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Cyclists are 40% less stressed than any other commuters!

Britain's roads don't always appear the most relaxing of places – yet they hold the key to a calmer, less stressful existence, if a new scientific study is to be believed.

According to the research, by swapping your car or train journey for a bicycle ride to and from work, you can arrive at your destination 40% less stressed than before. Researchers at the Stanford Calming Technology Lab analysed the data produced by 1,000 commuters over 20,000 commutes on Spire, a wearable monitor that tracks heart rate and the amount and depth of breaths you take every minute.

They found that commuters who relied on motorised transport displayed shallower breathing in the hour after their commutes than their cycling colleagues.

Shallow breath and a raised heartbeat are typically identified as signs of stress.

“It’s particularly interesting to see that many people don’t transition back into the home after a long day of work very well," Neema Moraveji, co-founder of Spire and head of the Calming Technology Lab, told BikeBiz. "By biking to work we know that the physical nature of cycling and physical exertion will engender a more calm and focused state of mind. So while being good for us physically, we also see lots of psychological and emotional benefits."

The research echoes the findings of a major study that was completed in the UK last year. Researchers from the University of East Anglia studied data produced by nearly 18,000 commuters over a 10 year period. They found that those who had an active commute rather than relying on machines had a higher level of well being.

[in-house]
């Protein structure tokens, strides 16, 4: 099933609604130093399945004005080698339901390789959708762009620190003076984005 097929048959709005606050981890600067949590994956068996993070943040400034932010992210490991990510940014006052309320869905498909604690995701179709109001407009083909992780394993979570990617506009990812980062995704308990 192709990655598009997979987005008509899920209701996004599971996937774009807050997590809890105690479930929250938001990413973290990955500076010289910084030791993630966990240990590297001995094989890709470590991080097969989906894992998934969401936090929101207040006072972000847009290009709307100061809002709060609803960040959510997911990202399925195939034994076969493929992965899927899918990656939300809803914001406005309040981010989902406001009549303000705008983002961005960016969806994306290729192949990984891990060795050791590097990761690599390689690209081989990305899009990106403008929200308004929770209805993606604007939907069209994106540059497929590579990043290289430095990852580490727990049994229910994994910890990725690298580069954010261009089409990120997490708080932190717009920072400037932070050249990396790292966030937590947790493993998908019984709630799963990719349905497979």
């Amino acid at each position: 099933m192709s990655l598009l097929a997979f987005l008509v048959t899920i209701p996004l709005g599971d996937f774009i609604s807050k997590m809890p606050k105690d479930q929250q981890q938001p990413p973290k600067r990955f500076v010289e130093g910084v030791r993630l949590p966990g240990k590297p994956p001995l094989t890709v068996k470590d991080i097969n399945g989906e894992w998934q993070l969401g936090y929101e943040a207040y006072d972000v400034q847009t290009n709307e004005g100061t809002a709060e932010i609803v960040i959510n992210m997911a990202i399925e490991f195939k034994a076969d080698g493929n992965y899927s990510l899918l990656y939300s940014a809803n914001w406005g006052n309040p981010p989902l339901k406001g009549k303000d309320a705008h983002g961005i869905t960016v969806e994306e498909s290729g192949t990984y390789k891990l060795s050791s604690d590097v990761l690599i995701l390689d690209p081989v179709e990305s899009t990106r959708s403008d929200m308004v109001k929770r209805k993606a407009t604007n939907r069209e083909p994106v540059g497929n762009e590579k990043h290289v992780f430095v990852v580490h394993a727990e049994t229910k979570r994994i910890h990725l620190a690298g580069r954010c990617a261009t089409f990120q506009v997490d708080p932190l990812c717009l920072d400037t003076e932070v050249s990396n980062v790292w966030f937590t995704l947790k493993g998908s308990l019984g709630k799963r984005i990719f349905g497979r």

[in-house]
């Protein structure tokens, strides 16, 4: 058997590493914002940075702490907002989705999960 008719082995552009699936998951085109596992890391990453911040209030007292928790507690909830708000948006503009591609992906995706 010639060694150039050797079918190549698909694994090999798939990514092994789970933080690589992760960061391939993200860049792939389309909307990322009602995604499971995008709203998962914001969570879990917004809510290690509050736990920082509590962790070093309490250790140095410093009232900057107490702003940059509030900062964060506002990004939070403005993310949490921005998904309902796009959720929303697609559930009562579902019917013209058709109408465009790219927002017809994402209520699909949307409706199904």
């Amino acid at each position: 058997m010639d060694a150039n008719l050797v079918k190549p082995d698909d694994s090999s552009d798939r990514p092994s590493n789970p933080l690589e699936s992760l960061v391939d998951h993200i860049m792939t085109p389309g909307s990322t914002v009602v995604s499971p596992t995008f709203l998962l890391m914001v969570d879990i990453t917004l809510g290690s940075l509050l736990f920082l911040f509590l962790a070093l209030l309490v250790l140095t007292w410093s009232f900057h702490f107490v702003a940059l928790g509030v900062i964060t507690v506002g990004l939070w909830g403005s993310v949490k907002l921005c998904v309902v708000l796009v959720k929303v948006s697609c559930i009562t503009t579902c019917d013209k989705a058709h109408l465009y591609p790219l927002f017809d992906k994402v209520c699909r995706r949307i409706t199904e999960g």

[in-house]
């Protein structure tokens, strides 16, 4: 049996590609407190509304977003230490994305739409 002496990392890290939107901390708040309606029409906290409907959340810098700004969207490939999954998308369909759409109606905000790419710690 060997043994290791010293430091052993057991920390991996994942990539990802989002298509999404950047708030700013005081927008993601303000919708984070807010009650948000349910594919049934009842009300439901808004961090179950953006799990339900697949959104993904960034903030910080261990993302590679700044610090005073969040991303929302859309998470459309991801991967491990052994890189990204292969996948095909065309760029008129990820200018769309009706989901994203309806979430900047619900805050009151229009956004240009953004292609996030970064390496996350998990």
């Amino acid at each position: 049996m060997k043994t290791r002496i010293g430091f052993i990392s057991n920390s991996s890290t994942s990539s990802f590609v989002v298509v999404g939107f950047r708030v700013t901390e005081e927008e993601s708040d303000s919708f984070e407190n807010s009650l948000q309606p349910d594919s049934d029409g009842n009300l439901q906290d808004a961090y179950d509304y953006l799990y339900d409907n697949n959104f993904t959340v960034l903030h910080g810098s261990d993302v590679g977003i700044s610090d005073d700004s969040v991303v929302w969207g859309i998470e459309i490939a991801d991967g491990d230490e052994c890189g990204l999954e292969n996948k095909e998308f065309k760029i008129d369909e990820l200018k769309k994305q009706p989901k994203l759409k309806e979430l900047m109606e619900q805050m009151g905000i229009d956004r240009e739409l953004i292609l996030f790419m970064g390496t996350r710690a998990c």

People who traditionally used machines for commuting were found to experience an uplift in their happiness when swapping the car or train for a bike for just a short time.

Commuters can find further persuasion to use their bicycles in a recent academic paper published in the journal Ecological Economics which revealed that cycling is 6 times cheaper than motoring for society.

In the first cross-benefit analysis of its kind, Stefan Gössling from Lund University and Andy S. Choi from the University of Queensland looked at a range of societal consequences, from pollution to health and congestion.

They concluded that while every kilometre costs 36p to drive, it only costs 6p to cycle.

"In many cities of the world, bicycle infrastructure projects are implemented to foster more sustainable transportation systems", said Gössling. "However, such projects have often raised questions regarding their public funding, as they entail considerable costs".

"The cost-benefit analysis in Copenhagen shows that investments in cycling infrastructure and bike-friendly policies are economically sustainable and give high returns."

Original article can be found here.

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